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Kevin.Cameron

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  1. "So, when I get you right $hook_up_sysc is a user-defined function that hooks up the SystemC module via e.g. DPI-C? If so, how would such a hooking look like?" You also need a process sensitive to the inputs that will invoke the SystemC, or you'll need to use the value-change callback. For the outputs of the SystemC you can use the PLI signal update function - vpi_put_value. There are plenty of VPI/PLI code examples on the web. DPI is newer, but only works with SystemVerilog. If you try doing it with Icarus Verilog you can post questions into their user forum/reflector and the simulator code willl be debuggable.If I remember right the VPI handles in Icarus are just C++ pointers to the relevent class objects, so it's fairly efficient. Kev.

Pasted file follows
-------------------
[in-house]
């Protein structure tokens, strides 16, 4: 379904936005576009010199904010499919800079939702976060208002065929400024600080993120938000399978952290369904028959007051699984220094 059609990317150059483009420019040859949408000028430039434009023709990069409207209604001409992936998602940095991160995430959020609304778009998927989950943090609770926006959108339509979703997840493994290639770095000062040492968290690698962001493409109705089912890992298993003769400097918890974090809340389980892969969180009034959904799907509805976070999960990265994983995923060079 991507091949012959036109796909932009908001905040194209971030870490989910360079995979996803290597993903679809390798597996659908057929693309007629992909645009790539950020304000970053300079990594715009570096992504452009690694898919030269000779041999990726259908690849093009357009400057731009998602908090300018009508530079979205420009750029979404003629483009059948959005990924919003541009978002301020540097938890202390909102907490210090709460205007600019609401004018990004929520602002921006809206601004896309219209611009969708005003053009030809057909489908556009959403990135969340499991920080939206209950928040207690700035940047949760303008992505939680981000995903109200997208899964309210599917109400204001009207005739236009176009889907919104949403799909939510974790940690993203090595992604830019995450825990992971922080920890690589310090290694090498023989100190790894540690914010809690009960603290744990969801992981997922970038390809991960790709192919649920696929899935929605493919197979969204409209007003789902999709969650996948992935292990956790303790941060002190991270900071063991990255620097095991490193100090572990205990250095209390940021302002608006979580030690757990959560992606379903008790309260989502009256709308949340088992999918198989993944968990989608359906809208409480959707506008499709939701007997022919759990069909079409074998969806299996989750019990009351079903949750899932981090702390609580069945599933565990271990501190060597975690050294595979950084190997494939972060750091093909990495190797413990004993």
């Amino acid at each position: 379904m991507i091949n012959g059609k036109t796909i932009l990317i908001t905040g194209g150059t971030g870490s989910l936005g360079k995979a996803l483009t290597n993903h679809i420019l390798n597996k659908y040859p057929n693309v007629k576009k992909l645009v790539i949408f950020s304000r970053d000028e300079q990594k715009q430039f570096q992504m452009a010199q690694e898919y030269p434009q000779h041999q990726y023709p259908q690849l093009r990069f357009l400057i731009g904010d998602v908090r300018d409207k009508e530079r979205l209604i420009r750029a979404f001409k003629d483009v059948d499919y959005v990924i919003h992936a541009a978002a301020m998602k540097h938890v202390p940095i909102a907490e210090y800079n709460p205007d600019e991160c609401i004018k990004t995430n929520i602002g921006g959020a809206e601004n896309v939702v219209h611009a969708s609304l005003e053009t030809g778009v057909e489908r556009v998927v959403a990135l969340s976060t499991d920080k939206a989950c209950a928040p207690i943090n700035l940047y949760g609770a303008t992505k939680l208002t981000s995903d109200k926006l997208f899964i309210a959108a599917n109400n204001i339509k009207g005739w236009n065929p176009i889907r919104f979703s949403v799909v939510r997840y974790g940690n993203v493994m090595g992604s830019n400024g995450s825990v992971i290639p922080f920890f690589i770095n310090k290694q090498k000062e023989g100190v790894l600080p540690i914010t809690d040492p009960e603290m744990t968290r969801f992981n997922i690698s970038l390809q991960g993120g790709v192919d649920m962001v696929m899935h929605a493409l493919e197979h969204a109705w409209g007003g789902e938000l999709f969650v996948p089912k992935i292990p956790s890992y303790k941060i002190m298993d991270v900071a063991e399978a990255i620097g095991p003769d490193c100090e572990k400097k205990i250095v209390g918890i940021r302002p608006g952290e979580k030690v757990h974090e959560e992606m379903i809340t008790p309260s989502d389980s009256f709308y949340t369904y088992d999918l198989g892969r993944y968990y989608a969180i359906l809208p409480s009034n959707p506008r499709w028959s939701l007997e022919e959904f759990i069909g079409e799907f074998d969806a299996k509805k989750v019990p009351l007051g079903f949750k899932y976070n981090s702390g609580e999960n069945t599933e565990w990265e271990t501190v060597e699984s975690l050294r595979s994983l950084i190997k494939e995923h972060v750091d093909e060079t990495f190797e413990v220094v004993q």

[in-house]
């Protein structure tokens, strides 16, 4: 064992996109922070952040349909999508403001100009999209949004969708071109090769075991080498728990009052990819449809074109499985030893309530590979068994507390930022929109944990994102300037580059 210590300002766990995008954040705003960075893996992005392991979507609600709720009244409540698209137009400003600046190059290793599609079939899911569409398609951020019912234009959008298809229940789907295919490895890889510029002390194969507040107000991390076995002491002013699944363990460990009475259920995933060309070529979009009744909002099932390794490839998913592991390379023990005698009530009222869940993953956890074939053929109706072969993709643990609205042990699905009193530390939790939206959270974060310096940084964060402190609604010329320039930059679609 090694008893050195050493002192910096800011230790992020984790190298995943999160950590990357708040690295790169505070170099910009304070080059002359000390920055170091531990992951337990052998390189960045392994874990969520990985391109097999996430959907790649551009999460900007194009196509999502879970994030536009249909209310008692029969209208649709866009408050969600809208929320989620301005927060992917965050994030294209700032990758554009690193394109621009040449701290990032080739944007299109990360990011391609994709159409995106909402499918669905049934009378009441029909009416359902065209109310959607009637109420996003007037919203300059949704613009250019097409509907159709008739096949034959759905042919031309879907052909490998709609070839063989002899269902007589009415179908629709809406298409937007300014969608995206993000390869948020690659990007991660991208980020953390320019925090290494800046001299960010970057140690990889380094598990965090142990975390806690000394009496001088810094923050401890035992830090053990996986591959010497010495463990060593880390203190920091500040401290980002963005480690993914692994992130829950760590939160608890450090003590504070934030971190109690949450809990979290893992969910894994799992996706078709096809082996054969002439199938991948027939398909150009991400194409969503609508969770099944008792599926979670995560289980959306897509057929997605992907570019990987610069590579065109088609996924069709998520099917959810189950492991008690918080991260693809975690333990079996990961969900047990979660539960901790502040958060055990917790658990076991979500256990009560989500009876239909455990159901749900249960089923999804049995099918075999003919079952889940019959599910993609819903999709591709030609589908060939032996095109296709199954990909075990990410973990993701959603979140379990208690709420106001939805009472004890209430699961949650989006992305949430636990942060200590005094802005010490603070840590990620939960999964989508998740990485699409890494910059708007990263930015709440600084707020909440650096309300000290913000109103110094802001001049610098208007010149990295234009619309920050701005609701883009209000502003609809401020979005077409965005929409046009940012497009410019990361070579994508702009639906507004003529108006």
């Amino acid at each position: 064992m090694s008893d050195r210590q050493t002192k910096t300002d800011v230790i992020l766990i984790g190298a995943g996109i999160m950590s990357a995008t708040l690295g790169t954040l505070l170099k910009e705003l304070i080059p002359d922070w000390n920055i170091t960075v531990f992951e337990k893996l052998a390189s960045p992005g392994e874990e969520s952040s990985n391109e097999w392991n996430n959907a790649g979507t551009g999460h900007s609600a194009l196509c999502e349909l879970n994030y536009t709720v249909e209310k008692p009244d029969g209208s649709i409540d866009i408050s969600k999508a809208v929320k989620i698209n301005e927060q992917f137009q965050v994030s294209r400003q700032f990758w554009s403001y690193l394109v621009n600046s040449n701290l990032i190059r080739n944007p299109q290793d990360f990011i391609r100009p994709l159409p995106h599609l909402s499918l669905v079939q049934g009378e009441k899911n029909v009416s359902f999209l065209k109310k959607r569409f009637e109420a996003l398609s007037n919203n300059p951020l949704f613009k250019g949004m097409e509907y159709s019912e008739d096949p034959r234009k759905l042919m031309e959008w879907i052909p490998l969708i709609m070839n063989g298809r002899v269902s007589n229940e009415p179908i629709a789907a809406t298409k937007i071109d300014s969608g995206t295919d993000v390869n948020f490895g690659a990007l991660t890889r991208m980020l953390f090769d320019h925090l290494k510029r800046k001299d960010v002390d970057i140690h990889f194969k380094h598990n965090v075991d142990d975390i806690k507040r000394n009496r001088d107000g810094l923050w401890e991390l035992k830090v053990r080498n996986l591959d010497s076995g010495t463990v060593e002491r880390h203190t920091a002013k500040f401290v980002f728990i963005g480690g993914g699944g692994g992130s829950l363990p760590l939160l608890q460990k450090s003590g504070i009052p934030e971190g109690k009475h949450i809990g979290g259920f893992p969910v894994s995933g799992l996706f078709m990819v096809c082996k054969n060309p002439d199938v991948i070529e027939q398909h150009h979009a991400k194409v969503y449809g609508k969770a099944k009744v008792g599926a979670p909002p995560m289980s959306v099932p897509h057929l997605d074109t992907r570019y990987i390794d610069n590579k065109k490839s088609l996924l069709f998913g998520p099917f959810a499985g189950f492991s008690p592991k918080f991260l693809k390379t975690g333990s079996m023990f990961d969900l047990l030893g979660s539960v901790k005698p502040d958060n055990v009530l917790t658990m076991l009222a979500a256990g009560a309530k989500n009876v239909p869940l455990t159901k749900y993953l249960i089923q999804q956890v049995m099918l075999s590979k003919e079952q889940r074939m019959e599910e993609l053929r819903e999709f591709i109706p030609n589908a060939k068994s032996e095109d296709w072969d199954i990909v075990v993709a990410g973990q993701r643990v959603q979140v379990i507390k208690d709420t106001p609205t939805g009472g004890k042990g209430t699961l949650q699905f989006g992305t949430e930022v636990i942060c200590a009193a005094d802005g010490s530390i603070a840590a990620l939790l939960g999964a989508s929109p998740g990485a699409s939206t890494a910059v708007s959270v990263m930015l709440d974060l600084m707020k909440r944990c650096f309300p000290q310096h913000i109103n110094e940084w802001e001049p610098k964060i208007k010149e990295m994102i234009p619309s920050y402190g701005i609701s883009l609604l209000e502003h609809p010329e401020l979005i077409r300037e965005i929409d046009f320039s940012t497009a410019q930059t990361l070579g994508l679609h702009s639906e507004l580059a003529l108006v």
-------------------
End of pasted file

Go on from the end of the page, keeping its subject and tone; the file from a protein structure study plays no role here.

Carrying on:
2. The fundamental problem with doing this kind of thing is that SystemC doesn't have any real concept of drivers and receivers and how to mix driver/receiver types on a wire. Having said that you can usually bridge stuff with PLI/VPI/DPI code - which is more portable anyway. You just hook-up/create your SystemC during initialization rather than doing the "foreign" module thing at elaboration, e.g. paraphrasing Sebs solution: module my_mod(sig_in, sig_out) input[63:0] sig_in;logic[63:0] sig_in; output[63:0] sig_out; logic[63:0] sig_out; initial begin $hook_up_sysc(sig_in,sig_out,<extra args>); end endmodule From my perspective simulation is flat and considering one thing or another as being "on top" isn't really helpful other than it defines the namespace, you should be able to add, subtract and rewire stuff as you go (particularly when it's C++). Verilog has hooks for doing that since the simulators usually have to talk to other applications and things like emulators.
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